February 25, 2010

It’s been some time since I’ve felt like blogging and had time to blog at the same time.  It’s in part because I’ve felt like things are getting back to normal a bit.  It’s weird, because as much as I want to get back to normal, I am overwhelmed at all that normal has to offer.  Can I handle all that my life consisted of prior to losing Hosanna, for more than a week or so?  Can I truly sustain this pace of life, now that my energies have been so depleted?  What makes normal so abnormal is how uncertain I feel about my capacity to handle it, which leaves me feeling unsettled.  It’s inescapable — the more I want things to be normal, the more unsettled and dissatisfied I feel with the way things are.  The more I sit and accept the fact that normal will be abnormal for some time, the more I want God to give me that instant fix, and the more I strive for it myself.

Frankly, it’s hard to avoid the feeling that God and others owe me something.  When I ask God for something in prayer, part of me wants to tell God that answering my prayer is the least He can do for not saving Hosanna.  When a stranger or another person is hateful to me, part of me wants to shock them with what has happened in my family within the past month, just to make them feel terrible about themselves.  After all, the world owes me, right?  I know that in order to avoid bitterness, and to keep from allowing myself to be defined by my past and my tragedy, I must work through these feelings and come to terms with the fact that no one owes me anything.  The kindness that God and people offer me is not because I deserve it, but because they have chosen to be kind.  I am exceedingly grateful for that kindness.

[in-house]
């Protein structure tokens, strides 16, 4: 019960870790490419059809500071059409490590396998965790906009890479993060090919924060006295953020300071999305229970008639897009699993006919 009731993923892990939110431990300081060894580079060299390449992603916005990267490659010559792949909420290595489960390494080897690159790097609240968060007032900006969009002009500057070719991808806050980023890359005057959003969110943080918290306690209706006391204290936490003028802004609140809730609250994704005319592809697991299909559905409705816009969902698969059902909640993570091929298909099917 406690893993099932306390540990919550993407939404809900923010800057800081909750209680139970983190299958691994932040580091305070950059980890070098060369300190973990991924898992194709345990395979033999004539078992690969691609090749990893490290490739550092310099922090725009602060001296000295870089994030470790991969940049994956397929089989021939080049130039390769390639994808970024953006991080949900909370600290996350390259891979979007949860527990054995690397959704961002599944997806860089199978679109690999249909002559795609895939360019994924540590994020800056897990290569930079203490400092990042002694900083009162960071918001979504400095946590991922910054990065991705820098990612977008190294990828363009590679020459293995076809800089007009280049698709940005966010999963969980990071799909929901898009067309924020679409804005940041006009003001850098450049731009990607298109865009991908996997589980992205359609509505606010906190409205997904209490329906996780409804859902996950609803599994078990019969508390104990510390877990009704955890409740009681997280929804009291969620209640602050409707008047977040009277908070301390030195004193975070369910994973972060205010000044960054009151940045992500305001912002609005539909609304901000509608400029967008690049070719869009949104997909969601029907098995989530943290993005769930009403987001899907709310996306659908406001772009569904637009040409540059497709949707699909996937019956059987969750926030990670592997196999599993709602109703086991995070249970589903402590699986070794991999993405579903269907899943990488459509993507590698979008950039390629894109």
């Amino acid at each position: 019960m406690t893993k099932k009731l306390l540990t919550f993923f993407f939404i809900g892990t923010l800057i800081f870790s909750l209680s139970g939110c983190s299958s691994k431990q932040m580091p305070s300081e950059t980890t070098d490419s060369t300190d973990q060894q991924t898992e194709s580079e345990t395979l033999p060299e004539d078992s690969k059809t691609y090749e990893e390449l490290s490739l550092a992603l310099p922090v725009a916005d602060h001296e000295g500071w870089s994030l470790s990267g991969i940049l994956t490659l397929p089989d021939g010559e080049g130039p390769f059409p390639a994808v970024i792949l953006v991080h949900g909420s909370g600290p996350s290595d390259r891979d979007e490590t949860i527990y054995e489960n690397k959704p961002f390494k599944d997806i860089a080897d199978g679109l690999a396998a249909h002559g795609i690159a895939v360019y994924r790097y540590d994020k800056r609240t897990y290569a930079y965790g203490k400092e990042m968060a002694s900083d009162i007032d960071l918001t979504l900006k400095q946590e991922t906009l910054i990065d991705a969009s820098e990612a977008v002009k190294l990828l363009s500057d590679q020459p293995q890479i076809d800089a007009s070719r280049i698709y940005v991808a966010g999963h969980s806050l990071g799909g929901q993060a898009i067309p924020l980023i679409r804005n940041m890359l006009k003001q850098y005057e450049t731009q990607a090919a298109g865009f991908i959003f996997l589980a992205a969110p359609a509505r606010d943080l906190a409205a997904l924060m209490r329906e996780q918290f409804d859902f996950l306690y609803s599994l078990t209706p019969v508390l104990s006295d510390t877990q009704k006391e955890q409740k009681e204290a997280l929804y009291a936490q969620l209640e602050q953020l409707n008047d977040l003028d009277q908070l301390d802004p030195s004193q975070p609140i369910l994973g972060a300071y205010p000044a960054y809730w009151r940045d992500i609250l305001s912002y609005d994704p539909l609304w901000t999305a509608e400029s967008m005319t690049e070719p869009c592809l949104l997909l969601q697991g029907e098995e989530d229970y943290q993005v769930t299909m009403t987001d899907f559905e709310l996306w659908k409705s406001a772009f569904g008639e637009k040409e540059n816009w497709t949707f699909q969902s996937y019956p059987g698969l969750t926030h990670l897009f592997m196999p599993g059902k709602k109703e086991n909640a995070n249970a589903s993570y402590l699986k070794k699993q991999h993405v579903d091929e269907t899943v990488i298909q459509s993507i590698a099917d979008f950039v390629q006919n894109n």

I also notice how unsettled I feel when I hear of things that happen to people close to me.  When I see good happen to someone, part of me wonders why it couldn’t have happened to me.  When I see disaster strike someone close to me, I wonder whether God has just been on vacation for the first part of 2010.  And believe me, I’ve seen much of both within the past month, and I call out to God for justice on behalf of all of us who have been rendered powerless at the hands of a fallen world’s evils.  Within the past month, God has allowed me to stare evil in the face in so many different ways, and I wonder why He’s allowed me and Julee to walk this path.  I wonder why, not in a “what’s the greater purpose of this suffering” kind of way, as if I need every event in my life to have meaning and to be part of God’s plan, but in more of a “couldn’t I have been afflicted in another way” kind of way.  I don’t expect to ever have a satisfactory answer for that question, and the trite Christianisms of “God closes a door to open another” or “God has a plan” do more to anger me than give me peace.  I cannot imagine a God that requires tragedies like this (and so many others that we’ve seen in our world just this year) as integral parts of some “plan” for our lives.  That understanding leaves me with the same question, “couldn’t there have been another way?”

Truth is, I don’t think I’ll have an answer, but I do have a God that understands and seeks to comfort those who are afflicted.  He has done much to comfort me, though I still have more moments of unsettledness than moments of peace.  I ask you to pray that peace overcomes discord, and that evil is overcome by good for so many in my life and around the world who are in a season of pain.